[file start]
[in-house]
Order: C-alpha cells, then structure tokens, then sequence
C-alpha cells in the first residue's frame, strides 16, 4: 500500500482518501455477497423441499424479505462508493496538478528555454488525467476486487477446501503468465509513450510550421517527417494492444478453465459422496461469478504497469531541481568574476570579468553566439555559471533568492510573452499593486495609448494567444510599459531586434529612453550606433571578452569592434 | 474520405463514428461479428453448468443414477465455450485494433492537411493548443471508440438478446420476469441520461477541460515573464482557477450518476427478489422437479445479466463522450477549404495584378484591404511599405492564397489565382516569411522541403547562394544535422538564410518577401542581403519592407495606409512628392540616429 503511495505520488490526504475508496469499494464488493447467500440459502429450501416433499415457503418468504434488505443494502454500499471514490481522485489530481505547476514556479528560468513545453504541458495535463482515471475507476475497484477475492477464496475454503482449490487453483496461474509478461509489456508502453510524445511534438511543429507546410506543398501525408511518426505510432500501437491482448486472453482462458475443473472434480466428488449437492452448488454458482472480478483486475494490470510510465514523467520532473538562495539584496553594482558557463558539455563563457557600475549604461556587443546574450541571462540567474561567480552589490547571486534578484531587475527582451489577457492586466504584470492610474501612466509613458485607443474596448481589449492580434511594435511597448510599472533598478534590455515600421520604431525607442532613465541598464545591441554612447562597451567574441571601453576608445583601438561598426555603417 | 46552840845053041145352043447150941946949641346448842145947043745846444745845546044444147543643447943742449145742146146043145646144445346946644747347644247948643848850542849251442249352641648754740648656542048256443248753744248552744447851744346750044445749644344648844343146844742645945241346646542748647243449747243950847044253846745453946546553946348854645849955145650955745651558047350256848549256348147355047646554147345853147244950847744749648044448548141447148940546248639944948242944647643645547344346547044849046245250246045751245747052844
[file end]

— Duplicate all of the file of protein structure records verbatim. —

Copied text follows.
[in-house]
Order: C-alpha cells, then structure tokens, then sequence
C-alpha cells in the first residue's frame, strides 16, 4: 500500500482518501455477497423441499424479505462508493496538478528555454488525467476486487477446501503468465509513450510550421517527417494492444478453465459422496461469478504497469531541481568574476570579468553566439555559471533568492510573452499593486495609448494567444510599459531586434529612453550606433571578452569592434 | 474520405463514428461479428453448468443414477465455450485494433492537411493548443471508440438478446420476469441520461477541460515573464482557477450518476427478489422437479445479466463522450477549404495584378484591404511599405492564397489565382516569411522541403547562394544535422538564410518577401542581403519592407495606409512628392540616429 503511495505520488490526504475508496469499494464488493447467500440459502429450501416433499415457503418468504434488505443494502454500499471514490481522485489530481505547476514556479528560468513545453504541458495535463482515471475507476475497484477475492477464496475454503482449490487453483496461474509478461509489456508502453510524445511534438511543429507546410506543398501525408511518426505510432500501437491482448486472453482462458475443473472434480466428488449437492452448488454458482472480478483486475494490470510510465514523467520532473538562495539584496553594482558557463558539455563563457557600475549604461556587443546574450541571462540567474561567480552589490547571486534578484531587475527582451489577457492586466504584470492610474501612466509613458485607443474596448481589449492580434511594435511597448510599472533598478534590455515600421520604431525607442532613465541598464545591441554612447562597451567574441571601453576608445583601438561598426555603417 | 46552840845053041145352043447150941946949641346448842145947043745846444745845546044444147543643447943742449145742146146043145646144445346946644747347644247948643848850542849251442249352641648754740648656542048256443248753744248552744447851744346750044445749644344648844343146844742645945241346646542748647243449747243950847044253846745453946546553946348854645849955145650955745651558047350256848549256348147355047646554147345853147244950847744749648044448548141447148940546248639944948242944647643645547344346547044849046245250246045751245747052844